Sizing and Fit
PPE works best when it fits. That means you should have the ability to buy the size of vest you need for your crew. This includes women and men that don’t fit the average body type for their gender, too.
There have been great strides made in the range of sizes available for order. Now, it's easier than ever to find the right fit. Keep in mind, if Shaq shows up on the job, you’ll probably have to make a custom order. But, that's still easier than sewing two hi-vis vests together by hand.
Selecting Safety Vests to Stand Out
Still think that all safety vests offer the same protection? You should now know that this isn't the case. There's various colors, materials, designs, visibility levels, sizing options... and the list goes on.
With your new understanding of the diverse selection of hi-vis vests to protect your workers, it's time to equip them. It's time to take action! Think about the tasks and needs of your workers, as well as the jobsite. With these considerations, you'll choose the safety vests most suitable for your worksite (learn about Your Options for Hi-Vis Apparel in Daylight and Low Light Visibility).
Check out the rest of our content about Personal Protective Equipment here.
More from AD Safety Network
- When should you consider using custom molded earplugs?
- At what height do falls become deadly?
- Who should be responsible for rescuing fallen workers?
- What kind of training do loading dock workers need?
- How often should I inspect a loading dock?
- How is wind chill calculated?
- What is the difference between occupational safety and process safety?
- Why should rubber insulating gloves be tested?
- What happens if I tie off at the foot level with a personal SRL?
- Why is testing with a NAIL4PET accredited lab important?
- What kind of face protection do I need when using a chainsaw?
- What is the permissible exposure limit (PEL) for silica?
- What is silica and why is it hazardous?
- Video Q&A - What is a safety policy?
- What kind of fire extinguisher is best for your work site?
- How do I choose the right respirator and mask for working with silica?
- Can I wear fall protection equipment over my rainwear or winter gear?
- When do I need a cage ladder?
- What types of gloves protect your hands from hazardous chemicals?
- How come I still got hurt while wearing flame-resistant clothing?
- How do I win over my most reluctant employees?
- What kinds of jobs should use disposable safety gloves?
- Is it true that safety shouldn't be a top priority?
- When are employers allowed to conduct drug and alcohol tests on their employees?
- How can I get employees more involved in the risk assessment plan?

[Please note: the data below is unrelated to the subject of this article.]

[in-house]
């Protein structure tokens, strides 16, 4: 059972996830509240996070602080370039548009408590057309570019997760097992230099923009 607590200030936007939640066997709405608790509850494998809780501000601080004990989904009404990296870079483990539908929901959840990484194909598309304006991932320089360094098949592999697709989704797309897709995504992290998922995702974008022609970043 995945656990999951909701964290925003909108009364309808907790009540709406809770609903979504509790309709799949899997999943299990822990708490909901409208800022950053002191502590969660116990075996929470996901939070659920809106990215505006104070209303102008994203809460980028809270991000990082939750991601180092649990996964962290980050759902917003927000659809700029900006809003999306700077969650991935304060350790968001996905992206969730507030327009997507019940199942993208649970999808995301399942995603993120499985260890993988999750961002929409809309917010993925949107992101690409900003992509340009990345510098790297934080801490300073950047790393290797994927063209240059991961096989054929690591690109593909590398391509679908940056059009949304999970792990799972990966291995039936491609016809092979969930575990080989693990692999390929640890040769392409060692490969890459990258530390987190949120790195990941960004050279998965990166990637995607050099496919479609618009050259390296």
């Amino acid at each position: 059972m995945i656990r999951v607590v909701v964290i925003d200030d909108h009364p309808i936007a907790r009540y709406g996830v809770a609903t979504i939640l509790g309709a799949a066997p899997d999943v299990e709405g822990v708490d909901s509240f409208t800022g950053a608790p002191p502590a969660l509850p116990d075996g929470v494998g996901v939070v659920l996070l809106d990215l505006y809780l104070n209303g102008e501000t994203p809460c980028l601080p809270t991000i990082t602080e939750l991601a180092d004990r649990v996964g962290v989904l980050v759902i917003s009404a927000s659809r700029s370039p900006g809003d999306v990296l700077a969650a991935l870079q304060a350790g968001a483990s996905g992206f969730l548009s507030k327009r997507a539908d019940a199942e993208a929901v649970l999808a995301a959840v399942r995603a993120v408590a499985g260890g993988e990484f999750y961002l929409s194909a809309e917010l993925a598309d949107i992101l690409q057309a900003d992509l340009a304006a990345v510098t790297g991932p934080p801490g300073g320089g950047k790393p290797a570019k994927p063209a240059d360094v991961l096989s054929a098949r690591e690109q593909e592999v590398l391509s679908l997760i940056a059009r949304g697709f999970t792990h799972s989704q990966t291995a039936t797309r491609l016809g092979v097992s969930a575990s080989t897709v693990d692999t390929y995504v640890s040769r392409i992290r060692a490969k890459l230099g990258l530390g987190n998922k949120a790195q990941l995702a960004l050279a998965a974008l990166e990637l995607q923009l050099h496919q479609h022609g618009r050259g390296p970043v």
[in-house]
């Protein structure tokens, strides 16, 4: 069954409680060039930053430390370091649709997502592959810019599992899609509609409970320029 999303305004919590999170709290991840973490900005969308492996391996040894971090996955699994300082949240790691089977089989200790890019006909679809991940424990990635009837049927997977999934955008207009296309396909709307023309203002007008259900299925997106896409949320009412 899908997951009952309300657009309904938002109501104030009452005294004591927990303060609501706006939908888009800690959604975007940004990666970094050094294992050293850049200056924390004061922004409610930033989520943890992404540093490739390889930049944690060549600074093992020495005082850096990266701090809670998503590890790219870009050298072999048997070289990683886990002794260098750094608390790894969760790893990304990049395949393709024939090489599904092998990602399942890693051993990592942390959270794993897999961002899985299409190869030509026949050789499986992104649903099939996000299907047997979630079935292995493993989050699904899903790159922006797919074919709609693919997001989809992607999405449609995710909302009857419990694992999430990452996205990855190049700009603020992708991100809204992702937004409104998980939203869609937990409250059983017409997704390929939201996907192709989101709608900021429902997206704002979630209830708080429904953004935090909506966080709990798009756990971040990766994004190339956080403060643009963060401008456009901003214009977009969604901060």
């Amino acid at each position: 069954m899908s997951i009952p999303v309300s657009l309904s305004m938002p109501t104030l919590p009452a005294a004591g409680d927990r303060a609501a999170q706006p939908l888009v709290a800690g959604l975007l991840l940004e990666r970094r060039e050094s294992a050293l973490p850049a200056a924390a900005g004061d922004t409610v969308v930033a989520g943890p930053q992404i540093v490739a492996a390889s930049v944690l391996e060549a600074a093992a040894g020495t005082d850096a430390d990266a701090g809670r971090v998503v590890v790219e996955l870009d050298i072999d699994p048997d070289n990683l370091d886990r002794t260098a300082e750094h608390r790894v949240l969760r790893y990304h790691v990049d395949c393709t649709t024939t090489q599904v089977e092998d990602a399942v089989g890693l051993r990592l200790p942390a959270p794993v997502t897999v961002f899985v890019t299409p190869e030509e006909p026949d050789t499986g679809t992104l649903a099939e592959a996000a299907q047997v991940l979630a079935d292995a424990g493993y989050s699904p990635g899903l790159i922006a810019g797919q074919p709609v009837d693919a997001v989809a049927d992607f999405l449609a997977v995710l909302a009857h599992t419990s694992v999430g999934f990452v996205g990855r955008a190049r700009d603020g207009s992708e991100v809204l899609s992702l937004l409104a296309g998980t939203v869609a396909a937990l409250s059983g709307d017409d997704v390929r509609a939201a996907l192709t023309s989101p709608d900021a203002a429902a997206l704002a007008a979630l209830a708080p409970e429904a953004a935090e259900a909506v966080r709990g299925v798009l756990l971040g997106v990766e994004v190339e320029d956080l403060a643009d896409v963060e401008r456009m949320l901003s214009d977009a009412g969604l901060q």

- What are some of the indirect costs of workplace accidents?
- How often do fire extinguishers need to be inspected?
- What is the best way to store rubber safety gloves?
- How much voltage protection is needed for safety gloves used in electrical work?
- What is the difference between a safety valve and a release valve?
- When do workers have the right to refuse to work?
- What is the most overlooked item when designing Lockout/Tagout (LOTO) procedures?
- What are some of the misconceptions about heat stress and what should we do to address them?
- What tools should I tether when working at heights?
- What types of gas should I watch out for when working in a confined space?
- How do you create a culture of safety in your workplace?
- What is the difference between industrial safety and industrial hygiene?
- Is it important to get PPE assessments by trained professionals?
- What is a fault tree analysis?
- What kind of respirator cartridge should I use?
- What are the safety benefits of a whistleblower program?
- What type of safety record-keeping and recording should we be doing?
- What makes a hi-vis safety vest ANSI compliant?
- Why is it important to have air sampling done to determine my PELs?
- What is the life expectancy of fall protection equipment?
- What are some basic fall protection rules that each of my workers need to understand?
- How much clearance do I need to safely use a Leading Edge SRL?
- What is the difference between an acute hazard and a chronic hazard?
- What’s the difference between a bump test, a calibration check, and a full calibration?
- Is there any legislation regulating lone worker safety I should know about before hiring?
- What kind of fire extinguisher and accessories should be kept on hand on a factory floor?
- What can companies do to reduce their lost time injury frequency rates?
- Video Q&A - What's your safety network like?
- Video Q&A - What are the 3 levels of safety?
- Video Q&A - How do you treat a near miss?
- Does body weight affect falls differently?
- What ages are most affected by falls?
- Why do workers take risks?
- What Is the Difference Between OHSAS 18001 and 18002?
- What is the difference between lost time injury and medical treatment case?
- What is the difference between occupational health and safety and workplace health and safety?
- What is the difference between occupational health and occupational safety?
- What is the difference between a lost time injury and a disabling injury?